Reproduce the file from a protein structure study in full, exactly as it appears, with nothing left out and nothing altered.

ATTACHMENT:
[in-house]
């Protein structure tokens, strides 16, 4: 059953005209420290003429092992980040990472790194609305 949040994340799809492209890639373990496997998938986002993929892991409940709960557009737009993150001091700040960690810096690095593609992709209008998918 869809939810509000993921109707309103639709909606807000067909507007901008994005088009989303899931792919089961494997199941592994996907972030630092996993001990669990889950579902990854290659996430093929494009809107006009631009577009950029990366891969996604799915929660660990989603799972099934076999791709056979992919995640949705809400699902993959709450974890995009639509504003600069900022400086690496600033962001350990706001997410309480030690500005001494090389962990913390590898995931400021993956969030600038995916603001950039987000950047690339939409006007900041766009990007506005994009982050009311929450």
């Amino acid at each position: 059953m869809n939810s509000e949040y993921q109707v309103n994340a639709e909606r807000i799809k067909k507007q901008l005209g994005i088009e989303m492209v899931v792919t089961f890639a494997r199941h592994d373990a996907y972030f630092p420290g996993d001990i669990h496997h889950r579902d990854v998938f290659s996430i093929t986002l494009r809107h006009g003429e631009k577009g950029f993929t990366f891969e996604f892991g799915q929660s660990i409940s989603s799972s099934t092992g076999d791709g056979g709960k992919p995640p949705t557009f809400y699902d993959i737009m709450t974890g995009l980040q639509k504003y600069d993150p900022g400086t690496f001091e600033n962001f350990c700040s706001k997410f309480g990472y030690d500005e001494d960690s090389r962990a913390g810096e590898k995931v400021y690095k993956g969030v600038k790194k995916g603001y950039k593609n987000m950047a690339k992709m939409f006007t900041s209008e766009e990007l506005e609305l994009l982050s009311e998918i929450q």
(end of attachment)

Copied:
[in-house]
């Protein structure tokens, strides 16, 4: 059953005209420290003429092992980040990472790194609305 949040994340799809492209890639373990496997998938986002993929892991409940709960557009737009993150001091700040960690810096690095593609992709209008998918 869809939810509000993921109707309103639709909606807000067909507007901008994005088009989303899931792919089961494997199941592994996907972030630092996993001990669990889950579902990854290659996430093929494009809107006009631009577009950029990366891969996604799915929660660990989603799972099934076999791709056979992919995640949705809400699902993959709450974890995009639509504003600069900022400086690496600033962001350990706001997410309480030690500005001494090389962990913390590898995931400021993956969030600038995916603001950039987000950047690339939409006007900041766009990007506005994009982050009311929450």
């Amino acid at each position: 059953m869809n939810s509000e949040y993921q109707v309103n994340a639709e909606r807000i799809k067909k507007q901008l005209g994005i088009e989303m492209v899931v792919t089961f890639a494997r199941h592994d373990a996907y972030f630092p420290g996993d001990i669990h496997h889950r579902d990854v998938f290659s996430i093929t986002l494009r809107h006009g003429e631009k577009g950029f993929t990366f891969e996604f892991g799915q929660s660990i409940s989603s799972s099934t092992g076999d791709g056979g709960k992919p995640p949705t557009f809400y699902d993959i737009m709450t974890g995009l980040q639509k504003y600069d993150p900022g400086t690496f001091e600033n962001f350990c700040s706001k997410f309480g990472y030690d500005e001494d960690s090389r962990a913390g810096e590898k995931v400021y690095k993956g969030v600038k790194k995916g603001y950039k593609n987000m950047a690339k992709m939409f006007t900041s209008e766009e990007l506005e609305l994009l982050s009311e998918i929450q």